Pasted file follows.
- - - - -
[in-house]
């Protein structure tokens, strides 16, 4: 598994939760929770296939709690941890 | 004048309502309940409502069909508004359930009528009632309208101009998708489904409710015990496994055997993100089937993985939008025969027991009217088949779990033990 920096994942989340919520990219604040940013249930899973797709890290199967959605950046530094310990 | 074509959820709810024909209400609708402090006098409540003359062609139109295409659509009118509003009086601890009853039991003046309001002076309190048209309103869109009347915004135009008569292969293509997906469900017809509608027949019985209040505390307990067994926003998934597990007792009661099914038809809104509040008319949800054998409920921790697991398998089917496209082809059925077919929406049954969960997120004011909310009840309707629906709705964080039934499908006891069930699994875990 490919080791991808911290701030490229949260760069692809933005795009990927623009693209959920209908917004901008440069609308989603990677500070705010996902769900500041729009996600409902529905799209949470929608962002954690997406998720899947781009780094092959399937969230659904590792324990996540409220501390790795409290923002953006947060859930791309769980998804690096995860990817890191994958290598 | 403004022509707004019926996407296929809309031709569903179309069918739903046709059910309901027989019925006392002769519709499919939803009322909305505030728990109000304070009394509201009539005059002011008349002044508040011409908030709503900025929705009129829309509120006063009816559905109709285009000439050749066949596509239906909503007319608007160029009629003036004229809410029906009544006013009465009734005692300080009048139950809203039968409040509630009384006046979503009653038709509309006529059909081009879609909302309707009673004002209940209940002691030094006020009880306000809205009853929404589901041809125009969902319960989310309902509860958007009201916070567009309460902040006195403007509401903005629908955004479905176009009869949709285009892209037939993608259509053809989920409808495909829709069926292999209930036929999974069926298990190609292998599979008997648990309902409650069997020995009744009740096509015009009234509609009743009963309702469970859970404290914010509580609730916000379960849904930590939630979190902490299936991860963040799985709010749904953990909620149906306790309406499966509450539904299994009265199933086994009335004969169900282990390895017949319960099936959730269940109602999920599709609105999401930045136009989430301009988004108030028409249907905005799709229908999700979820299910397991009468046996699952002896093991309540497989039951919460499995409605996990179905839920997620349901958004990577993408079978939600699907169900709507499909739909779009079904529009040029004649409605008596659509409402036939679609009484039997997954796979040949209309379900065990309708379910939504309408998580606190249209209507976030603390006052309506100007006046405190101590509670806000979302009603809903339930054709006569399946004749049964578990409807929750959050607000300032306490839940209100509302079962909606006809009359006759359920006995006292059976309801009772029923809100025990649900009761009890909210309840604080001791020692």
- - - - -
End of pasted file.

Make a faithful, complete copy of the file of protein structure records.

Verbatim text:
[in-house]
């Protein structure tokens, strides 16, 4: 598994939760929770296939709690941890 | 004048309502309940409502069909508004359930009528009632309208101009998708489904409710015990496994055997993100089937993985939008025969027991009217088949779990033990 920096994942989340919520990219604040940013249930899973797709890290199967959605950046530094310990 | 074509959820709810024909209400609708402090006098409540003359062609139109295409659509009118509003009086601890009853039991003046309001002076309190048209309103869109009347915004135009008569292969293509997906469900017809509608027949019985209040505390307990067994926003998934597990007792009661099914038809809104509040008319949800054998409920921790697991398998089917496209082809059925077919929406049954969960997120004011909310009840309707629906709705964080039934499908006891069930699994875990 490919080791991808911290701030490229949260760069692809933005795009990927623009693209959920209908917004901008440069609308989603990677500070705010996902769900500041729009996600409902529905799209949470929608962002954690997406998720899947781009780094092959399937969230659904590792324990996540409220501390790795409290923002953006947060859930791309769980998804690096995860990817890191994958290598 | 403004022509707004019926996407296929809309031709569903179309069918739903046709059910309901027989019925006392002769519709499919939803009322909305505030728990109000304070009394509201009539005059002011008349002044508040011409908030709503900025929705009129829309509120006063009816559905109709285009000439050749066949596509239906909503007319608007160029009629003036004229809410029906009544006013009465009734005692300080009048139950809203039968409040509630009384006046979503009653038709509309006529059909081009879609909302309707009673004002209940209940002691030094006020009880306000809205009853929404589901041809125009969902319960989310309902509860958007009201916070567009309460902040006195403007509401903005629908955004479905176009009869949709285009892209037939993608259509053809989920409808495909829709069926292999209930036929999974069926298990190609292998599979008997648990309902409650069997020995009744009740096509015009009234509609009743009963309702469970859970404290914010509580609730916000379960849904930590939630979190902490299936991860963040799985709010749904953990909620149906306790309406499966509450539904299994009265199933086994009335004969169900282990390895017949319960099936959730269940109602999920599709609105999401930045136009989430301009988004108030028409249907905005799709229908999700979820299910397991009468046996699952002896093991309540497989039951919460499995409605996990179905839920997620349901958004990577993408079978939600699907169900709507499909739909779009079904529009040029004649409605008596659509409402036939679609009484039997997954796979040949209309379900065990309708379910939504309408998580606190249209209507976030603390006052309506100007006046405190101590509670806000979302009603809903339930054709006569399946004749049964578990409807929750959050607000300032306490839940209100509302079962909606006809009359006759359920006995006292059976309801009772029923809100025990649900009761009890909210309840604080001791020692």